Some good news from Africa: Burkina Faso's farming miracle

burkina agJust been reading ‘Helping Africa to Feed Itself: Promoting Agriculture to Reduce Poverty and Hunger’, a paper by Steve Wiggins and Henri Leturque, both of the ODI. It’s a brilliant and to my mind, very fair overview, with one of its main messages being that regional generalizations about Africa are usually misleading – some subregions of Africa (eg West and North) have actually done very well in producing food and feeding their populations (not always the same thing), while others (e.g. southern Africa) have bombed. One box particularly jumped out – on the extraordinary success of Burkina Faso. “The statistics are remarkable. Since the early 1960s output in cereals in Burkina has grown at an annual average of 3.5% a year, well ahead of population growth, a rate that matches that of Vietnam (see chart).

Production of rice in Vietnam and cereals in Burkina Faso, 1961/65 to 2001/05
Production of rice in Vietnam and cereals in Burkina Faso, 1961/65 to 2001/05
How has this generally unheralded success been achieved? In the 1960s the central plateau of Burkina was an area of average rainfall in the range 500–700mm, poor soils, and yields of cereals — mainly millet and sorghum — of just 500kg/ha. With such meagre resources, many of the able-bodied young men migrated to find better work, often to Côte d’Ivoire and other countries to the south. But since then field surveys reveal the following changes:
Soil and water have been conserved, most notably by use of stone bunds and improved traditional planting pits (‘zai’) to retain water and topsoil; Trees have been planted, livestock have been kept in semi-intensive systems and the manure gathered and applied to the fields; and, Collective institutions to manage wells, natural resources, village cereal banks and schools have multiplied. Hans Binswanger-Mkhize (2009) comments: ‘The change is visible to the naked eye: On [my] recent visit … crops looked greener and healthier than [I] had ever seen them before, crop livestock integration had happened in many parts, degraded arid lands were being recuperated via traditional and new techniques, and a number of new crop varieties had been introduced, there were more trees on the land. These changes have not been revolutionary, but rather evolutionary: they draw mainly on local knowledge and organisation, facilitated and assisted by government, donors and NGOs. The results can be seen in the national statistics, but there is local detail as well. In Bam province, millet and sorghum yields rose from 406 and 446kg/ha respectively in 1984/88 to 662 and 669kg/ha in 1996/00. Water levels in wells have risen in areas that have conserved soil and water. More greenery is evident in aerial surveys. Migration is still common, but less so than in the past. Above all, rural poverty has fallen.’” So what? At the very least, see what one country or region can learn from the successes of another within Africa, before trying to import new models wholesale from very different contexts in other continents.]]>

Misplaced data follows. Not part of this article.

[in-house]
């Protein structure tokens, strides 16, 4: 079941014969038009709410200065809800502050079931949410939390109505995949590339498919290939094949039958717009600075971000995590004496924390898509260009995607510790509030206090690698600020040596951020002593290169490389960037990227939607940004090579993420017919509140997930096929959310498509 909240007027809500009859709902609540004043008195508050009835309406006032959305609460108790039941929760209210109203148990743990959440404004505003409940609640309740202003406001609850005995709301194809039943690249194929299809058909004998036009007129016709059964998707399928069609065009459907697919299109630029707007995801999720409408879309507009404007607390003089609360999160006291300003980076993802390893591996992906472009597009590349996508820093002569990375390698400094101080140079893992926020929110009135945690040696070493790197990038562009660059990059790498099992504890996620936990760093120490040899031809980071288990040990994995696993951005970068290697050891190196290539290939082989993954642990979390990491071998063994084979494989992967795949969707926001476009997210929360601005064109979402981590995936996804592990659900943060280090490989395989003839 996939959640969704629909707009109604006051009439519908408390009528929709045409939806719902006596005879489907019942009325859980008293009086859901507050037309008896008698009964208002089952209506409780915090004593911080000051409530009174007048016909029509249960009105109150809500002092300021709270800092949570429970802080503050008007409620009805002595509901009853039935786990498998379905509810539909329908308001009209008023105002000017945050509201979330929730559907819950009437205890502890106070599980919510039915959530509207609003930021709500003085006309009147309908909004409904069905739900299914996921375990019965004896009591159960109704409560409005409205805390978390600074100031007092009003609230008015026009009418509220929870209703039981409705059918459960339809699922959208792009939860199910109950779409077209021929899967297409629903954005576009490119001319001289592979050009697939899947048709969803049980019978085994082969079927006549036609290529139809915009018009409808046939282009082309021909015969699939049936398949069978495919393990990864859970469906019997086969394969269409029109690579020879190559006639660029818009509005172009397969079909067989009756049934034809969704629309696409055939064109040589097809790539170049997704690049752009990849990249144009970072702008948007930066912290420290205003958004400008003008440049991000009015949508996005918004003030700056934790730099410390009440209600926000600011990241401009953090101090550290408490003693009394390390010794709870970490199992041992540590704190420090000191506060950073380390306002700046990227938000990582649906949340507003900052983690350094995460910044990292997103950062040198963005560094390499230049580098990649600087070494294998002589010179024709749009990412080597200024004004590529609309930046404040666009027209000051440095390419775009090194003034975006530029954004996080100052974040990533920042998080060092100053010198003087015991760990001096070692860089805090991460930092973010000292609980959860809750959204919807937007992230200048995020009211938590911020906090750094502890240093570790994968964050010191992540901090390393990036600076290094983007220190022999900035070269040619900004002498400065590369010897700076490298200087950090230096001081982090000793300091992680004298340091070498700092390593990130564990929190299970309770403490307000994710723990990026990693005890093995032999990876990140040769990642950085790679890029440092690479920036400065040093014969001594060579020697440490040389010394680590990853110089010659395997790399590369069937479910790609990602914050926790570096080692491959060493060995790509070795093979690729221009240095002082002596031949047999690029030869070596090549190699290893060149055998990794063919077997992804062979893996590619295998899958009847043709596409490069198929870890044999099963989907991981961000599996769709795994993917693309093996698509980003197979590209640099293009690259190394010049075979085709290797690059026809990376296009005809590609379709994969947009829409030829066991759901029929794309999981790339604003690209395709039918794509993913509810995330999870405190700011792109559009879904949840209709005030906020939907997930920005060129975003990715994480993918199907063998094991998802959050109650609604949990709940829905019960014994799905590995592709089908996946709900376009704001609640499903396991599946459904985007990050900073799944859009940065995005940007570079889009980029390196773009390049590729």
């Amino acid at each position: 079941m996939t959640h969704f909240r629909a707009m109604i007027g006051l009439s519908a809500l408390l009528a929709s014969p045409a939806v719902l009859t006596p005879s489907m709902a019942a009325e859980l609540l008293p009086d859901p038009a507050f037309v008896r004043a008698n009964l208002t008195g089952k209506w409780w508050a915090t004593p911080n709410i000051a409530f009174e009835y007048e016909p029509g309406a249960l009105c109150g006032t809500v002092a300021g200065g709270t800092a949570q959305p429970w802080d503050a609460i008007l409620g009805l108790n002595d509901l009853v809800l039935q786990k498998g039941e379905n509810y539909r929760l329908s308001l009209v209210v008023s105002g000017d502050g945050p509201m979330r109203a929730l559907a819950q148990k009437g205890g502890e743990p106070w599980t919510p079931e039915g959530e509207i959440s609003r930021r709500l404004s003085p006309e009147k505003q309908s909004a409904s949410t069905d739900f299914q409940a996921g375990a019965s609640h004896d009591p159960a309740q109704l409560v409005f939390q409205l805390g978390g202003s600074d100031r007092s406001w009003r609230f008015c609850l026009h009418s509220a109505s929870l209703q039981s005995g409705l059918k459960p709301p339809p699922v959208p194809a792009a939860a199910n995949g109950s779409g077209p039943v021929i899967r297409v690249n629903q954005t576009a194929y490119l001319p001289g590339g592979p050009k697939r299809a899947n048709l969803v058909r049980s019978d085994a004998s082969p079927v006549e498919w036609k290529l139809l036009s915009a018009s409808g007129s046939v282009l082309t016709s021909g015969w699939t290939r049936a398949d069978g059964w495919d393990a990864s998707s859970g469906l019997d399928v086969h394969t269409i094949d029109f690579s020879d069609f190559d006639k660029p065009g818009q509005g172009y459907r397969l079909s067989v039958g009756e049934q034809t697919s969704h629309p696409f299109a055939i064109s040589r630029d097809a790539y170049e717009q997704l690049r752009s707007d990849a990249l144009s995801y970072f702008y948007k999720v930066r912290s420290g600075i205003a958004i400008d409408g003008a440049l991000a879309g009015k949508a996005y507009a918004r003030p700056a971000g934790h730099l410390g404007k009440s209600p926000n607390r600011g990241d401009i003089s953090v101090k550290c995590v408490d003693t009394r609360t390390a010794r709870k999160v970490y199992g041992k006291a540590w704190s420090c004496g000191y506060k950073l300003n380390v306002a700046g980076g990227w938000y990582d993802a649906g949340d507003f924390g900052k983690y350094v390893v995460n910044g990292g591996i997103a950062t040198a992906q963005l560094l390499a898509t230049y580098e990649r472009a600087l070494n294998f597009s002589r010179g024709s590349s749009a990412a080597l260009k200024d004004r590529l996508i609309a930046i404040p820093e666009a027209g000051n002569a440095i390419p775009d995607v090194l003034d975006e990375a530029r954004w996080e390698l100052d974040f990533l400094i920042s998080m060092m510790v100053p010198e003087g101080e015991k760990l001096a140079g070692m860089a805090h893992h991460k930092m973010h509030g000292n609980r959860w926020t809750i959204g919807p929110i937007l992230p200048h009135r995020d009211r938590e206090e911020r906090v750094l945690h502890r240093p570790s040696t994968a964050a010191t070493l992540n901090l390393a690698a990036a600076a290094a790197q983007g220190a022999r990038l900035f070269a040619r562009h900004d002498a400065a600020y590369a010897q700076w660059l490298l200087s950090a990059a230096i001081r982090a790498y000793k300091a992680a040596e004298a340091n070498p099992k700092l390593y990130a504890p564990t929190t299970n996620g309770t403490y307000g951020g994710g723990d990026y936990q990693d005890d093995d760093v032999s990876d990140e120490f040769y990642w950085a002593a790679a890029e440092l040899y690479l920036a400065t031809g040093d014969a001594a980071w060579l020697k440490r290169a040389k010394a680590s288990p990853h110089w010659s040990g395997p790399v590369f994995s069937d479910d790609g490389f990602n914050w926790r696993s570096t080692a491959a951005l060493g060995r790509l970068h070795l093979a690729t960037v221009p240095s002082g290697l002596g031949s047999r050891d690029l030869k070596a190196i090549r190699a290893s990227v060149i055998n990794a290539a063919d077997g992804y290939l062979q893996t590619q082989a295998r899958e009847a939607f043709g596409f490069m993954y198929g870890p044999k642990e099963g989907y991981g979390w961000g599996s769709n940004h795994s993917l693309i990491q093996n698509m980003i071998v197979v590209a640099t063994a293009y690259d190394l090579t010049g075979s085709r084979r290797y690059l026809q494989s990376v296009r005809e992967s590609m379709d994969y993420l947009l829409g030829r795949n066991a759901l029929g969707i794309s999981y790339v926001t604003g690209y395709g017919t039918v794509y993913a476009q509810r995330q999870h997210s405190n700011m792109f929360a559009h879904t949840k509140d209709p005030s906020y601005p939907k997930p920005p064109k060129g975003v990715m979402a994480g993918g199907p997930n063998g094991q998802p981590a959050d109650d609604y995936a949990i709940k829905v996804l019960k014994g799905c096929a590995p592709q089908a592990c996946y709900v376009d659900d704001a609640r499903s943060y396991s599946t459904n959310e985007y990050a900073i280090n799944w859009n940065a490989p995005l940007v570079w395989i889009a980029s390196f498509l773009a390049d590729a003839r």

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4 Responses to “Some good news from Africa: Burkina Faso's farming miracle”
  1. John Magrath

    It’s great and very timely that this is being (re)discovered now – before ODI by IFPRI.See Though it’s been reported on before, the further time elapsed gives a more confident sense of stability in what has happened. Growing global awareness of climate change and need to adapt also makes this a compelling narrative. It’s nice that Oxfam was involved from 25 years ago (see Paul Harrinson’s books and also and also The satellite photos of what’s heppened also in Niger are particularly striking, see Reij makes a very interesting case: “The general consensus is that Africa’s drylands continue to degrade and that the large sums of money invested in
    agriculture and natural resource management during the last 30 years have produced little or no impact. Some recent
    studies in Burkina Faso2 and Niger show a very different picture. One reason why impacts of investments are
    underestimated is that we do not adequately measure impacts. When economists calculate the costs and benefits of
    investments in soil and water conservation they tend to limit the benefits to impacts on crop yields and ignore, for
    instance, impacts on groundwater recharge and on vegetation. If such impacts would also be expressed in monetary terms
    then the cost-benefit calculations would change dramatically.
    “This farmer-managed natural regeneration is not spread evenly. It is strongest in the regions with higher population densities. This positive change
    (more people, more trees) seems to have been largely unobserved”.

  2. Claudia Bjørgum

    Beautiful, beautiful, beautiful. This is it, man, this is how things must go. No Monsanto, nor Gates interference. It makes me so happy to read this. That is the model. (My thesis shows experiences like those in semiarid NE Brazil and my case study is as touching as those).
    As you mentioned, I hate regional generalizations about Africa and Latin America. It hurts. When is people going to see there are huge differences between everyone of those countries, serious difference, it is a shame.